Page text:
BEVERLY — The art world keeps inviting the Guerrilla Girls in, which puts the undercover artist activist group in a strange position. It’s hard to be incendiary, let alone provocative, when the institutions you critique are welcoming your work. Still, “Not Ready to Make Nice, Guerrilla Girls in the Art World and Beyond,” now up at Montserrat College of Art, startles with both humor and facts.
That’s what has made the Guerrilla Girls so effective since they began their campaign to expose art world sexism and racism back in 1985, making anonymous appearances in gorilla masks and posting fliers on New York streets, tallying women represented in museums and galleries there. The group is still actively counting — for this show, its members paid a visit to the Museum of Fine Arts and estimated that just 11 percent of artists in the museum’s collection are women.
Unlike in the 1980s, though, the MFA was in on the action. Institutional navel-gazing has been trendy in museums for years, perhaps in part sparked by the Guerrilla Girls. Other trends in the last 25 years include a flood of multicultural exhibits in the 1990s, and more attention to women artists in contemporary venues.
The Montserrat show, organized by Columbia College Chicago and pared down a bit to fit the gallery, focuses mostly on what the Guerrilla Girls have been up to in the past decade. It features a handful of billboards and other signage, a participatory wall to scrawl on with the heading “I’m not a feminist, but. . .” and, for history’s sake, a re-creation of some of the group’s original fliers plastered on a wall.
In 2005, the Venice Biennale invited the group to assess that event. A billboard in “Not Ready to Make Nice” shows the artists in snarling gorilla masks holding signs along a canal, such as one that reads, “French Pavilion has solo show by a woman! Who cares if it’s the first time in 100 years!” Still, the group dubbed it the “first feminist biennial,” because the directors were women and the percentage of exhibiting women artists was relatively high — though still not half.
Another billboard, made at the invitation of the Millennium Court Arts Centre in Northern Ireland in 2009 and depicting a pint of stout, reads “Let’s toast Irish art, lads! (Pssst: Not so fast, lasses!).” One toast, “May your art schools be harems,” lists statistics of enrollment (overwhelmingly female) and department heads (overwhelmingly male) in Irish art schools.
In 2008, working with a young performance art/activist group, the Brainstormers, they staged an action that included a fake protest by the concocted group MAN (Male Art Now), outraged that they hadn’t been included in feminist art shows. Some of that signage is on view here. It’s all very cheeky, which makes the work palatable despite the hard facts it sometimes conveys.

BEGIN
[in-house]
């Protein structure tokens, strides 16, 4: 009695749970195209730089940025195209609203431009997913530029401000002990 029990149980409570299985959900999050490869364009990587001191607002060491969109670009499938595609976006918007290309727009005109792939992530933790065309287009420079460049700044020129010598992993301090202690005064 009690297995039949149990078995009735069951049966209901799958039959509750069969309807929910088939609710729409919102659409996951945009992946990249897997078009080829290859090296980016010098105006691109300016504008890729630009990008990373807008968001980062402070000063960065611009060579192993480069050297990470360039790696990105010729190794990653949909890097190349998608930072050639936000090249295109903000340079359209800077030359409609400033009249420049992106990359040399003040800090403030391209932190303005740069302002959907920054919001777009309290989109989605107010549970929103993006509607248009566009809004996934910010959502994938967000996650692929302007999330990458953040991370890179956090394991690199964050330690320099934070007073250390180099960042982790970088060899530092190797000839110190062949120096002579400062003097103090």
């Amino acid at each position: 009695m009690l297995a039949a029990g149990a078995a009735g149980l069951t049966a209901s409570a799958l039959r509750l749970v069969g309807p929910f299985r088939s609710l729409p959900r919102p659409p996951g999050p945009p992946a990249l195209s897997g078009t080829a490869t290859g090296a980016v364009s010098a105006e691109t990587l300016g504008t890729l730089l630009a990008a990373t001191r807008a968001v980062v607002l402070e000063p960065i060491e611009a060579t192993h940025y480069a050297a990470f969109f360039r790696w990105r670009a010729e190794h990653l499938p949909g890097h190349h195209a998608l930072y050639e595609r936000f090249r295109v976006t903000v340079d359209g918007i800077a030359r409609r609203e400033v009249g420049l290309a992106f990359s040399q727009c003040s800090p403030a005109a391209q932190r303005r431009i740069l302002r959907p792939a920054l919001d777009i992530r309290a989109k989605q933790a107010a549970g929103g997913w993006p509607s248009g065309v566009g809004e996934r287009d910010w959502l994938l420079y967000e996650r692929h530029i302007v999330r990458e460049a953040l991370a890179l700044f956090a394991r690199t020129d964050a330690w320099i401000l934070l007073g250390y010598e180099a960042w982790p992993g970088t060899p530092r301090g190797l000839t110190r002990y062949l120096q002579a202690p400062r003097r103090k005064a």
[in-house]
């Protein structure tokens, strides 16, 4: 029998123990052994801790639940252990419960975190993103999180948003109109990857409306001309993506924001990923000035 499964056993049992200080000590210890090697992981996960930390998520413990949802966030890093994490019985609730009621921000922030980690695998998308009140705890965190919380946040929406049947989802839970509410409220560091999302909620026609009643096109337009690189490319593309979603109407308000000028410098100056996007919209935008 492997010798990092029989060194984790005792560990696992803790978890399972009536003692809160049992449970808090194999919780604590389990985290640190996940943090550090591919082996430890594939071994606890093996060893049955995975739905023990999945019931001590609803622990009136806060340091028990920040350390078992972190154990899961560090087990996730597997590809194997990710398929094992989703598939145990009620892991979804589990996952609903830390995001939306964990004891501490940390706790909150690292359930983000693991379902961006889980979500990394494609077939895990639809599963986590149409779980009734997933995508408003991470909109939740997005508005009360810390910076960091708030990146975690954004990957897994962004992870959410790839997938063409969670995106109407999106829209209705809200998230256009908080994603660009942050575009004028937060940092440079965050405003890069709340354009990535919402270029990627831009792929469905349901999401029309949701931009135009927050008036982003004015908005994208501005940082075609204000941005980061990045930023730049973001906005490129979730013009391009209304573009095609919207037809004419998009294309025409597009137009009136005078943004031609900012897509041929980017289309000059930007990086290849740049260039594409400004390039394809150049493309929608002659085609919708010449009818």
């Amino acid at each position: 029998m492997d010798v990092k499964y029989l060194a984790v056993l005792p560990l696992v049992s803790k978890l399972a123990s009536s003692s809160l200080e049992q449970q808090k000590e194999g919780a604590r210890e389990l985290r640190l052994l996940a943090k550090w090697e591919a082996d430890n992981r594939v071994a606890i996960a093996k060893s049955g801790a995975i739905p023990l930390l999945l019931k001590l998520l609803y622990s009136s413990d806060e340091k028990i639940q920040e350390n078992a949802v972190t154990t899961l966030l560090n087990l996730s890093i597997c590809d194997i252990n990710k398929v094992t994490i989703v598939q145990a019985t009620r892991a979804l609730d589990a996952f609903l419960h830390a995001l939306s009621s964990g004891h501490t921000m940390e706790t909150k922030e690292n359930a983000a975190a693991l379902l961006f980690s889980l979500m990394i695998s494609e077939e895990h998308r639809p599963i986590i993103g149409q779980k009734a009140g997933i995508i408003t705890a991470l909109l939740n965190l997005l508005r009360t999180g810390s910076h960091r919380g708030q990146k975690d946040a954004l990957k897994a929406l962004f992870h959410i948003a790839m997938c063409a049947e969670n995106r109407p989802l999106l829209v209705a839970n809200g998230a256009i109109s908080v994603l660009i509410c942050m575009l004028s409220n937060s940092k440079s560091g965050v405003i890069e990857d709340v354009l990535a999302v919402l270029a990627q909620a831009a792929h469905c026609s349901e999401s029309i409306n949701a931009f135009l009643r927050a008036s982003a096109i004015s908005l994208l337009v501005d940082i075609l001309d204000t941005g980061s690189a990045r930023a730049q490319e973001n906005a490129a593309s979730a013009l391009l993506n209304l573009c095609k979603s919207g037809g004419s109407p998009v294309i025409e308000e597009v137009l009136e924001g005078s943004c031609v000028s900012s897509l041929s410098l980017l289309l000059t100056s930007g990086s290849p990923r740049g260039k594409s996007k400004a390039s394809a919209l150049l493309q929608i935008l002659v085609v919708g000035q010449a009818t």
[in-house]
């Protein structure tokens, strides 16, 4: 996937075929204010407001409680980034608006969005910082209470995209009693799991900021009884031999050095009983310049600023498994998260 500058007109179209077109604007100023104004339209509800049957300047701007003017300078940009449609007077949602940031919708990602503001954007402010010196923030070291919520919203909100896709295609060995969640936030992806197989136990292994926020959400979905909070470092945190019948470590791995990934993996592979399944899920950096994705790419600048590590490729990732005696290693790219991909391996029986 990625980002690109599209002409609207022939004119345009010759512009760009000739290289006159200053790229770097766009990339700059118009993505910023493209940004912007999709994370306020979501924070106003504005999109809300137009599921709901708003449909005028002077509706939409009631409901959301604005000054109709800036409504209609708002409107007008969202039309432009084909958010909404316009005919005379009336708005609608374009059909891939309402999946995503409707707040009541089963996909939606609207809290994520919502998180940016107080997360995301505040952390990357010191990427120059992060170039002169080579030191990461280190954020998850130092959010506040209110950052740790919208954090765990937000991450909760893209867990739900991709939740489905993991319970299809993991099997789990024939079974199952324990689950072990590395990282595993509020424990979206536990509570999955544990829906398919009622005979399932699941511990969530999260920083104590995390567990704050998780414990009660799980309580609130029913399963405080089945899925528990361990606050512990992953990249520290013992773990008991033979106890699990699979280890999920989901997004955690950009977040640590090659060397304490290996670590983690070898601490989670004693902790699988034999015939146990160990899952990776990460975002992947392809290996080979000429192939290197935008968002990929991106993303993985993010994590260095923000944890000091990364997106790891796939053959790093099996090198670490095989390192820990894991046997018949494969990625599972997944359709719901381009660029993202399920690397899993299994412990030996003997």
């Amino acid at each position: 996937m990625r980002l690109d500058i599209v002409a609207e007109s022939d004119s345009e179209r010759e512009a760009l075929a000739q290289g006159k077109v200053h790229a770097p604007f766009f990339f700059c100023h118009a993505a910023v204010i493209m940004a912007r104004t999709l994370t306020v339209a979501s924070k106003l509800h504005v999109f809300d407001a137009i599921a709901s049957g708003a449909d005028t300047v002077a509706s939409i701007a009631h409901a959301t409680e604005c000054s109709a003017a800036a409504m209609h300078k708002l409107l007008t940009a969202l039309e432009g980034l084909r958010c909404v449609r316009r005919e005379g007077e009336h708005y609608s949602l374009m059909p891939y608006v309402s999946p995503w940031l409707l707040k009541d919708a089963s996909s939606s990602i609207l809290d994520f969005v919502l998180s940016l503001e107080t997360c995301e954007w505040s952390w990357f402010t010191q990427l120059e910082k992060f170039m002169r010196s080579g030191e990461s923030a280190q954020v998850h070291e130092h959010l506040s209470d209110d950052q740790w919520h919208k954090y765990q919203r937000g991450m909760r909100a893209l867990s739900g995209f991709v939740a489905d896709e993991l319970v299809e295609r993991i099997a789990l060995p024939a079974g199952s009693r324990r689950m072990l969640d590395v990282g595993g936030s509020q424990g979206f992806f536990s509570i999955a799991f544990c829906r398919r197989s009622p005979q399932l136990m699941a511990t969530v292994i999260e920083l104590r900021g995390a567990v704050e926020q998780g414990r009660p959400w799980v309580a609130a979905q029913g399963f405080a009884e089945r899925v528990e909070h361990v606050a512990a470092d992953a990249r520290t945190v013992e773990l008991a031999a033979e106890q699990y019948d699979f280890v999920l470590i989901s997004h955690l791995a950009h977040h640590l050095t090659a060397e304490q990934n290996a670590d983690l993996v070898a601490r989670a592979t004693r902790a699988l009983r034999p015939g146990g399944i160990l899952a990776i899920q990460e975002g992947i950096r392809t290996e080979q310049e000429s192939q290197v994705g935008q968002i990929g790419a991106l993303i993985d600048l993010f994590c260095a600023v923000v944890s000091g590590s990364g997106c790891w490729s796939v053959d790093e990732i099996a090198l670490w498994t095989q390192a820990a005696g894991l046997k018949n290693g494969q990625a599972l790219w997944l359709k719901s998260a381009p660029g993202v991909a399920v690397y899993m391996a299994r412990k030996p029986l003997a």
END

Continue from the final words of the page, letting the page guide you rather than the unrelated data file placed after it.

Sense of absence, presence
Hannah Verlin's installations in Montserrat's 301 Gallery elegantly strive to make the intangible tangible. For "Communion," Verlin has impressed the names and dates from markers in the old burial ground in Harvard Square into edible paper, hung on pins on the wall. The names are vaporous, hard to read. I hesitated to take one and eat it, which the artist encourages. I felt I was somehow forming a relationship with the long-departed whose name I ingested.
For "Stars, Exoplanets, and Terrestrial Planets," Verlin has written the names of stars in a minuscule hand in white on black paper. The idea is that the names are as imperceptible as the stars themselves, although you can read them with a magnifying glass, just as you can see the stars with a telescope. Does either make them any more real? She takes a similar tack with "Birth, Death," in which she transcribes Boston's vital records from 1630 to 1730, with births going up one column and deaths going down another along the floor, making a nearly illegible, beautifully textured river of life.
We can count and measure and record, but do those enable us to grasp the distance between earth and a particular star, or the substance of lives lived here centuries ago? We can't understand, but there's a felt quality to that lack, a sense of both absence and presence, implying our tiny size in the scope of things, which Verlin evokes.
Balancing progress, decay
Julee Holcombe has three sets of intricate photographic digital collages at Gallery Kayafas. One is a set of portraits and allegories that are a tad precious, too packed with symbols, stiff and portentous. But her landscapes and cityscapes are terrific. For “Babel Revisited,” she used scores of images, mostly from her own photographs — to create a monolith of a gleaming city built upon rubble. It's a sci-fi scene with resonances in present and past, deftly balancing progress with decay.
One group, called "Chimerica" to blend China and America, is in a scroll format, which leads the eye up and down the way an Asian landscape painting does. "Merchant in a Shaded Dwelling" shows a demolition site at the bottom, with children playing over a hole in the earth, and a man selling watches, while a waterfall flows above. There’s threat here, and commerce, and nature's beauty, and the combination is deliciously unnerving.
Not Ready to Make Nice, Guerrilla Girls in the Art World and Beyond
At: Montserrat Gallery, Montserrat College of Art, 23 Essex St., Beverly, though Dec. 15. 978-921-4242, www.montserrat.edu
Hannah Verlin: Far Away Up Close
At: 301 Gallery, Montserrat College of Art, 301 Cabot St., through Oct. 13. 978-921-4242, www.montserrat.edu
Julee Holcombe: Steel and Stones, Blood and Bones
At: Gallery Kayafas,
450 Harrison Ave., through Oct. 13. 617-482-0411,
Cate McQuaid can be reached at firstname.lastname@example.org.